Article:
United States District Court, D. Montana, Billings Division
ORDER DENYING § 2255 MOTION AND DENYING
CERTIFICATE OF APPEALABILITY
P. Watters United States District Court
case comes before the Court on Defendant/Movant Tomas
Alvarado's motion to vacate, set aside, or correct his
sentence, pursuant to 28 U.S.C. § 2255. Alvarado is a
federal prisoner proceeding pro se.
pled guilty to one count of conspiring to possess at least
500 grams of a substance containing methamphetamine with
intent to distribute it, a violation of 21 U.S.C. §
841(a)(1). On October 21, 2013, Alvarado was sentenced to
serve 360 months in prison, to be followed by a five-year
term of supervised release. Judgment (Doc. 133) at 1-3.
Alvarado appealed, but the appeal was dismissed as waived by
the plea agreement. See Mem. (Doc. 157) at 2.
April 2015, Alvarado filed a motion to reduce his sentence
under 18 U.S.C. § 3582(c)(2) and Amendments 782 and 788
to the United States Sentencing Guidelines. The motion was
denied. Alvarado again appealed, but the appellate court
affirmed denial of the motion. See Mot. § 3582
(Doc. 167) at 1-2; Am. Judgment (Doc. 177) at 1; Statement of
Reasons (Doc. 178) at 1; Mem. (Doc. 213) at 2.
§ 2255 motion is subject to preliminary review to
determine whether "the motion and the files and records
of the case conclusively show that the prisoner is entitled
to no relief." 28 U.S.C. § 2255(b); see
also Rule 4(b), Rules Governing Section 2255 Proceedings
for the United States District Courts. A petitioner "who
is able to state facts showing a real possibility of
constitutional error should survive Rule 4 review."
Calderon v. United States Dist. Court, 98 F.3d 1102,
1109 (9th Cir. 1996) (“Nicolaus")
(Schroeder, C.J., concurring) (referring to Rules Governing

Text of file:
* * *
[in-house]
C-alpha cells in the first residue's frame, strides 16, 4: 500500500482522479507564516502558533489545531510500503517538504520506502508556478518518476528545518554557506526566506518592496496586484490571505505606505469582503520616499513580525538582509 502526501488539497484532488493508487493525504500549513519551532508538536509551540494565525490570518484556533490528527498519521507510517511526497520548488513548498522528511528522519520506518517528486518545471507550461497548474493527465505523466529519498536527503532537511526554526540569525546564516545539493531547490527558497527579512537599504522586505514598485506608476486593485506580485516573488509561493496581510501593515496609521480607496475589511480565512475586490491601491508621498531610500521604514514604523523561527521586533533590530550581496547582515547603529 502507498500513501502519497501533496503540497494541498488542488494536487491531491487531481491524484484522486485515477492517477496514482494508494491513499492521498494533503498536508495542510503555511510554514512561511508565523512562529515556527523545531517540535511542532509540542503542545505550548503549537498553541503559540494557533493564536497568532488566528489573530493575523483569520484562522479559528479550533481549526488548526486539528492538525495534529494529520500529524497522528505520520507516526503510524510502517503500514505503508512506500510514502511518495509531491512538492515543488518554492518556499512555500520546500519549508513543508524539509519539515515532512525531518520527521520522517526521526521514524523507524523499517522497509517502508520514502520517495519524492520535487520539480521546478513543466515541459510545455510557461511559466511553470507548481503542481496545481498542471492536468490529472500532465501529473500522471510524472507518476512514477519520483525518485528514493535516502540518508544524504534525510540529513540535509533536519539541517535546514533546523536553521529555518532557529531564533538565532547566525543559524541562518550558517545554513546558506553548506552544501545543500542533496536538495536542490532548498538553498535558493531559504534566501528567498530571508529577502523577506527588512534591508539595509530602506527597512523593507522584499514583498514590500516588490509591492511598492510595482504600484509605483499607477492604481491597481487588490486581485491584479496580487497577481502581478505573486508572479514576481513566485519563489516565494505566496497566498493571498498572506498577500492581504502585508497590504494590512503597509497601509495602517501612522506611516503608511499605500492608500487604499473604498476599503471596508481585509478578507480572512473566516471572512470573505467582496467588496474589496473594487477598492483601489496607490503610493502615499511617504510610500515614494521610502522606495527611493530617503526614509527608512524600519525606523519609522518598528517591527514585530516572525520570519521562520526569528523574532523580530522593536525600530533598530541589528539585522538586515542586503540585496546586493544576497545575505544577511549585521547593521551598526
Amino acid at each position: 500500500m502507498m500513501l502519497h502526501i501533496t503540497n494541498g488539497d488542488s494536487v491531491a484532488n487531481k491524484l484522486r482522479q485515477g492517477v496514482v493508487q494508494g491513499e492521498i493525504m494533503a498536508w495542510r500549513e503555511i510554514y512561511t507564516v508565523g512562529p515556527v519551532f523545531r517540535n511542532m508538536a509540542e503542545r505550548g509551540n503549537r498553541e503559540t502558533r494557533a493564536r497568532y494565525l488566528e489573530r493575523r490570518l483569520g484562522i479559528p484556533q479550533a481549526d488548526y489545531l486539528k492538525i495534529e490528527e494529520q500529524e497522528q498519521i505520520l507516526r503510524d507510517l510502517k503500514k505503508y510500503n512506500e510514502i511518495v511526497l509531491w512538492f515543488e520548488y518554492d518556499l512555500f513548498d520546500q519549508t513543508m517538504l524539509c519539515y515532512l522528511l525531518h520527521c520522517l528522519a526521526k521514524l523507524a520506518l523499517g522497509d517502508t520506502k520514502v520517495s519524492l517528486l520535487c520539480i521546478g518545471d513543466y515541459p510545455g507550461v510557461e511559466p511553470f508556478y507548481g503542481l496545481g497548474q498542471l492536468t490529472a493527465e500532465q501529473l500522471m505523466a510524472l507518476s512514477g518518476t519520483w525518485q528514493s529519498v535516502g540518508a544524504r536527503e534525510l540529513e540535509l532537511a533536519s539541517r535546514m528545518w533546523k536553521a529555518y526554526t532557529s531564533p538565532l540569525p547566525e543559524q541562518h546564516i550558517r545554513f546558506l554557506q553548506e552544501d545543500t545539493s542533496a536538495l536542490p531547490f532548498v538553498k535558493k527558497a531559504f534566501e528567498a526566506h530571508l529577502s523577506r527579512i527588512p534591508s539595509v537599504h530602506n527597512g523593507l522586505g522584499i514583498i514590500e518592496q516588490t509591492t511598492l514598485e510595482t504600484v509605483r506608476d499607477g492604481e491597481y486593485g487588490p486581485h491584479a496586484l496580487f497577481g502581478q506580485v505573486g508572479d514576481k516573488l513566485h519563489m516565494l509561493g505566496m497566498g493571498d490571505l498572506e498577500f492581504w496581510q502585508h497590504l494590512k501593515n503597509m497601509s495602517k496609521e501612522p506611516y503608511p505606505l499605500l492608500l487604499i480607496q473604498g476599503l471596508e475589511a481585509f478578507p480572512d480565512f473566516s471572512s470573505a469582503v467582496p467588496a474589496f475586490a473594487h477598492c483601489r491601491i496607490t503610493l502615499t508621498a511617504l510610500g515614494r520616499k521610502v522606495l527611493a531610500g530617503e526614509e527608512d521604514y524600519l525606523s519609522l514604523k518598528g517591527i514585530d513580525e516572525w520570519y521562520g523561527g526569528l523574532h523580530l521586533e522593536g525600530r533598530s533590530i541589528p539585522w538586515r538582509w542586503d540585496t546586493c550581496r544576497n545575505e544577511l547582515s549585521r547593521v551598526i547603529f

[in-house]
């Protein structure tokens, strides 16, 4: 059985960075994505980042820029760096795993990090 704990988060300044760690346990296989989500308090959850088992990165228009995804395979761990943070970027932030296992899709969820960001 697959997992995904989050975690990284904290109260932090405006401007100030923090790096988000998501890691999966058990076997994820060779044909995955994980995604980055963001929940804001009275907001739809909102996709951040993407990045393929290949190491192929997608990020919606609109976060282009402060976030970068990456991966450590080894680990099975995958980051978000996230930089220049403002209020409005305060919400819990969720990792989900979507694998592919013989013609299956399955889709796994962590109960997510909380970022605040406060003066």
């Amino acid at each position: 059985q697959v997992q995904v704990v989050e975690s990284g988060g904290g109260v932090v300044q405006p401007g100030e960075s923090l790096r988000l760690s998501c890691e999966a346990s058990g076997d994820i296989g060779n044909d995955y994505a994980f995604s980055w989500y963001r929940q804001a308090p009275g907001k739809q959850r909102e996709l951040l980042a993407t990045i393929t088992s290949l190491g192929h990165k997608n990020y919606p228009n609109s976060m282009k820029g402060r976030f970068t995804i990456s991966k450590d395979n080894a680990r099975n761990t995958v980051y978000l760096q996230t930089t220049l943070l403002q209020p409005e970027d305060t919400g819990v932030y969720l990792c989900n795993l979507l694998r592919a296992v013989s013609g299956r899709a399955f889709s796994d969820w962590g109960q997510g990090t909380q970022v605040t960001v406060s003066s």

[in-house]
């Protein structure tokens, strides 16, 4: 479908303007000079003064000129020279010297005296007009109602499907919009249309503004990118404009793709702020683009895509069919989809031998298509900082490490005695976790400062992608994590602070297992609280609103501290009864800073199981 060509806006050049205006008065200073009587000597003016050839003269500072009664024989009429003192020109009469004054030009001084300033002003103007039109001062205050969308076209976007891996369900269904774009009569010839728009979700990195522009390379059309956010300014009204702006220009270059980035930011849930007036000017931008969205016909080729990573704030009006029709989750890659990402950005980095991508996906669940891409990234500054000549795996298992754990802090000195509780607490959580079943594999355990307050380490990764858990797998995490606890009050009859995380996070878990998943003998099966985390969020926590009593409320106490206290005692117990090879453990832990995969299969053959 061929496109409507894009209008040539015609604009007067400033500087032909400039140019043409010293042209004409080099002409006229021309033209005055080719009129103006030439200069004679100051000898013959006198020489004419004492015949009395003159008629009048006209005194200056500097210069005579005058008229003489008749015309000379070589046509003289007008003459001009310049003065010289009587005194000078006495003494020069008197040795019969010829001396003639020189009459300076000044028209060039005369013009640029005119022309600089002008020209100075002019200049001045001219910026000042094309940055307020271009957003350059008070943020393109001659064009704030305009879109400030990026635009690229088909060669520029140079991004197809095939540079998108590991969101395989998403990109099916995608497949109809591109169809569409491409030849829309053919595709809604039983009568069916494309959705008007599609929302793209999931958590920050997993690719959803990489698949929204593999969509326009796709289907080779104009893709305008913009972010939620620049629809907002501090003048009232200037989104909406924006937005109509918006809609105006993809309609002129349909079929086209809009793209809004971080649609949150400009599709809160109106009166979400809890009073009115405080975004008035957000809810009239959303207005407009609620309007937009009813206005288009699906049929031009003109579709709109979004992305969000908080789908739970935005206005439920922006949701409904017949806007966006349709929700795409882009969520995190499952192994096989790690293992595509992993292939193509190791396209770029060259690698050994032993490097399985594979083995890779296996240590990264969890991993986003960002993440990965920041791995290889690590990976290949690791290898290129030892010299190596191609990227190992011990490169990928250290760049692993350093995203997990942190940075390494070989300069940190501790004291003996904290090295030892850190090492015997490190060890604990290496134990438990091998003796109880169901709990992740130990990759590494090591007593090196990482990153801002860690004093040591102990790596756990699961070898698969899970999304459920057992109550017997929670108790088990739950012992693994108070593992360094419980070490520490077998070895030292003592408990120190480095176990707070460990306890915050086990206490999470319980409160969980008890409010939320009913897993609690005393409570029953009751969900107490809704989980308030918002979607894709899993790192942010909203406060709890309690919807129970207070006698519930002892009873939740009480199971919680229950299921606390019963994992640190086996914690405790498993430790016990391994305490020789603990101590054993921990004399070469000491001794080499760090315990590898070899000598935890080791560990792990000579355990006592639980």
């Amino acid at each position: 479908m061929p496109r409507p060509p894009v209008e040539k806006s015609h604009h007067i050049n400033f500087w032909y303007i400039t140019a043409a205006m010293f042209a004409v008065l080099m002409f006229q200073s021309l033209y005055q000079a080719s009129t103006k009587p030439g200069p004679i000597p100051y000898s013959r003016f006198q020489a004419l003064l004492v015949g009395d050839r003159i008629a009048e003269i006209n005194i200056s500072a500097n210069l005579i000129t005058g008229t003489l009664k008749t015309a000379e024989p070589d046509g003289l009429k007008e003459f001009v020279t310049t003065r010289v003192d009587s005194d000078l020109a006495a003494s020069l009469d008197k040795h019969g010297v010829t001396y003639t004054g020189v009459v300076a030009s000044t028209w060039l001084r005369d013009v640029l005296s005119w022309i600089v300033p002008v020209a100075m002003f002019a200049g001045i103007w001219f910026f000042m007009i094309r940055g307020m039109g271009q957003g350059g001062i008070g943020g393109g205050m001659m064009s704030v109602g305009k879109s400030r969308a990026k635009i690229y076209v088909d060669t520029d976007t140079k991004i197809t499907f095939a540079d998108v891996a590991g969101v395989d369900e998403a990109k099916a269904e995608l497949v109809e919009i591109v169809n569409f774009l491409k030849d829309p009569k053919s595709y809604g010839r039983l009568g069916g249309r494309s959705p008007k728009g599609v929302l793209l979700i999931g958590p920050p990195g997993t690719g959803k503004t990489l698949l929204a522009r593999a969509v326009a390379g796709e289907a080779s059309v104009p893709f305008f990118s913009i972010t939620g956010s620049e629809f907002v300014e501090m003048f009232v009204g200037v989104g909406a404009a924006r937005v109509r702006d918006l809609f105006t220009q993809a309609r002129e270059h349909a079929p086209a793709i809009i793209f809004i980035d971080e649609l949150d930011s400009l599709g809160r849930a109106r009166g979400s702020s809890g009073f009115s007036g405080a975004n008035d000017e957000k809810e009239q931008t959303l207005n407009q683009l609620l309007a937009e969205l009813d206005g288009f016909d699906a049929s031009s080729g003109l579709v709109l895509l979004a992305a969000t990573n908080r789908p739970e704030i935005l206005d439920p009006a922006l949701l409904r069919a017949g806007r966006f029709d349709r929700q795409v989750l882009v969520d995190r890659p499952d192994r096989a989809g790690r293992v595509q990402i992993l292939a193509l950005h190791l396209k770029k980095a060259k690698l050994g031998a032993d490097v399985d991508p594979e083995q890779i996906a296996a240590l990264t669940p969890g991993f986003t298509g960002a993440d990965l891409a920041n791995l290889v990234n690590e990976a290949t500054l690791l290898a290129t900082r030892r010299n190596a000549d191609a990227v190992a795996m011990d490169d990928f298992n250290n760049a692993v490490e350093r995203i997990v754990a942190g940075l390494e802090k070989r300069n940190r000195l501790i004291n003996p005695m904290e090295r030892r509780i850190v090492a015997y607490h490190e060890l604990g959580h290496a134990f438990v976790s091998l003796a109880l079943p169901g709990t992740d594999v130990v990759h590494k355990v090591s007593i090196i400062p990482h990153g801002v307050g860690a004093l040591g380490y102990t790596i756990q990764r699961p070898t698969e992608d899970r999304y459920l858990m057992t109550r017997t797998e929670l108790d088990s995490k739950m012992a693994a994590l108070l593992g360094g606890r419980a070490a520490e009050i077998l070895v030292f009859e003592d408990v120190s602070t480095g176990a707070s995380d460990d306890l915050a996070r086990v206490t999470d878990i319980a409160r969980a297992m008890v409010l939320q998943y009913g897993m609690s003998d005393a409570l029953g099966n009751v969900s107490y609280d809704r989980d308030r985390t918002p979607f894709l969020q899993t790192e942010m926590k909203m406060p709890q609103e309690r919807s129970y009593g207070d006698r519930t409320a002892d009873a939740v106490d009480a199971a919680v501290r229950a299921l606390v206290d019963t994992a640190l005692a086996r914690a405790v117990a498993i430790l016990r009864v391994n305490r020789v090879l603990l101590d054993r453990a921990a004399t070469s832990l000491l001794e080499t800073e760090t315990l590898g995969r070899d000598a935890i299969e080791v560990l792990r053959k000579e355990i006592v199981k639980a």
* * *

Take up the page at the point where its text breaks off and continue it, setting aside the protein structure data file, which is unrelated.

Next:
§ 2254 Cases).
filed his motion under 28 U.S.C. § 2255 on May 9, 2017.
The motion is likely untimely, see 28 U.S.C. §
2255(f), but there is no need to give Alvarado an opportunity
to respond on that basis, see Wentzell v. Neven, 674
F.3d 1124, 1126 (9th Cir. 2012). Viewing his allegations in
light of the existing record of the case, he is not entitled
to relief on the merits.
motion under 28 U.S.C. § 2255, Alvarado alleges that
Judge Haddon should have recused himself or defense counsel
should have filed a motion for recusal. See Mot.
§ 2255 (Doc. 255) at 4 ¶¶ 5A,
Alvarado claims the Judge made remarks at his sentencing
hearing to the effect that "he would give the maximum
sentence to anyone who association [sic] with methamphetamine
because of something that happen[ed] to his family member
nearly a decade earlier." Mot. § 2255 (Doc. 255) at
13. The transcript shows that Judge Haddon did not say
anything like that. As for "the comments the Judge made
when ruling" in Alvarado's case, see id.,
they did not demonstrate the kind of bias or prejudice that
would have required or even supported recusal. See
Sentencing Tr. (Doc. 140), passim; see also Change
of Plea Tr. (Doc. 144), passim.
motion points to only one potential factual basis for Judge
Haddon's recusal: "threats against the sentencing
judge, " although Alvarado says he "never
made" them. See Mot. § 2255 (Doc. 255) at
9. Threatening a judge does not necessarily require the
judge's recusal, but a threat might support recusal.
See, e.g., United States v. Spangle, 626 F.3d 488,
495-97 (9th Cir. 2010); United States v. Holland,
519 F.3d 909, 914-15 (9th Cir. 2008); see also Mot.
§ 2255 at 9 (alleging that counsel said the judge
"had to remove himself due to "a conflic[t] of
in[t]erest"); see also U.S. Resp. to §
3582 Mot. (Doc. 171) (under seal); Br. in Supp. of §
3582 Mot. (Doc. 174) (under seal).
there was no evidence that Alvarado took any steps against
Judge Haddon until shortly after Alvarado's sentencing,
in October or November 2013, when a witness gave a statement.
See, e.g., U.S. Resp. to § 3582 Mot. (Doc. 171)
(under seal); Br. in Supp. of § 3582 Mot. (Doc. 174)
(under seal). The § 3582 motion was filed in April 2015,
well after sentencing, but Judge Haddon did not preside. The
case had been reassigned in January 2014 for administrative
reasons. See Order (Doc. 151).
does not identify any basis on which Judge Haddon should have
recused himself. Nor does he identify any basis that should
have prompted counsel to file a motion to recuse.